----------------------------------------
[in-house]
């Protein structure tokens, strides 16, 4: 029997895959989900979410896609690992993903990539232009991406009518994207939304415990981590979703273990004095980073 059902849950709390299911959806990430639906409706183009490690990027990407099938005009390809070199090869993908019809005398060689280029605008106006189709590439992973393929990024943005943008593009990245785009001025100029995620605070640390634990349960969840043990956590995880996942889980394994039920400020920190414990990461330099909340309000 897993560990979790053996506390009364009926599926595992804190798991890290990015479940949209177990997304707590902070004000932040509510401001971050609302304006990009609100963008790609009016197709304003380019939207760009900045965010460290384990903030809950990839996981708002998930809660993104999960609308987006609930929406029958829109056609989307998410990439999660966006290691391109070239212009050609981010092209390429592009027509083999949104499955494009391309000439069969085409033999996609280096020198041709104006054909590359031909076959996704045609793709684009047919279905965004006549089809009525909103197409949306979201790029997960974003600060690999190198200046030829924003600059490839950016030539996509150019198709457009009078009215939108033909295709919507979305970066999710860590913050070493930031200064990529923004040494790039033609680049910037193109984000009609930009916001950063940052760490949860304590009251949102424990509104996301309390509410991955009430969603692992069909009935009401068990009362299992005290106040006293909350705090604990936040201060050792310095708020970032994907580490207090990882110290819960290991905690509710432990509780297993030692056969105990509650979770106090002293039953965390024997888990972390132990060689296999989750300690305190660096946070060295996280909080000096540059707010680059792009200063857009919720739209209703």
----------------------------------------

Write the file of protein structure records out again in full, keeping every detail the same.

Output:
[in-house]
């Protein structure tokens, strides 16, 4: 029997895959989900979410896609690992993903990539232009991406009518994207939304415990981590979703273990004095980073 059902849950709390299911959806990430639906409706183009490690990027990407099938005009390809070199090869993908019809005398060689280029605008106006189709590439992973393929990024943005943008593009990245785009001025100029995620605070640390634990349960969840043990956590995880996942889980394994039920400020920190414990990461330099909340309000 897993560990979790053996506390009364009926599926595992804190798991890290990015479940949209177990997304707590902070004000932040509510401001971050609302304006990009609100963008790609009016197709304003380019939207760009900045965010460290384990903030809950990839996981708002998930809660993104999960609308987006609930929406029958829109056609989307998410990439999660966006290691391109070239212009050609981010092209390429592009027509083999949104499955494009391309000439069969085409033999996609280096020198041709104006054909590359031909076959996704045609793709684009047919279905965004006549089809009525909103197409949306979201790029997960974003600060690999190198200046030829924003600059490839950016030539996509150019198709457009009078009215939108033909295709919507979305970066999710860590913050070493930031200064990529923004040494790039033609680049910037193109984000009609930009916001950063940052760490949860304590009251949102424990509104996301309390509410991955009430969603692992069909009935009401068990009362299992005290106040006293909350705090604990936040201060050792310095708020970032994907580490207090990882110290819960290991905690509710432990509780297993030692056969105990509650979770106090002293039953965390024997888990972390132990060689296999989750300690305190660096946070060295996280909080000096540059707010680059792009200063857009919720739209209703």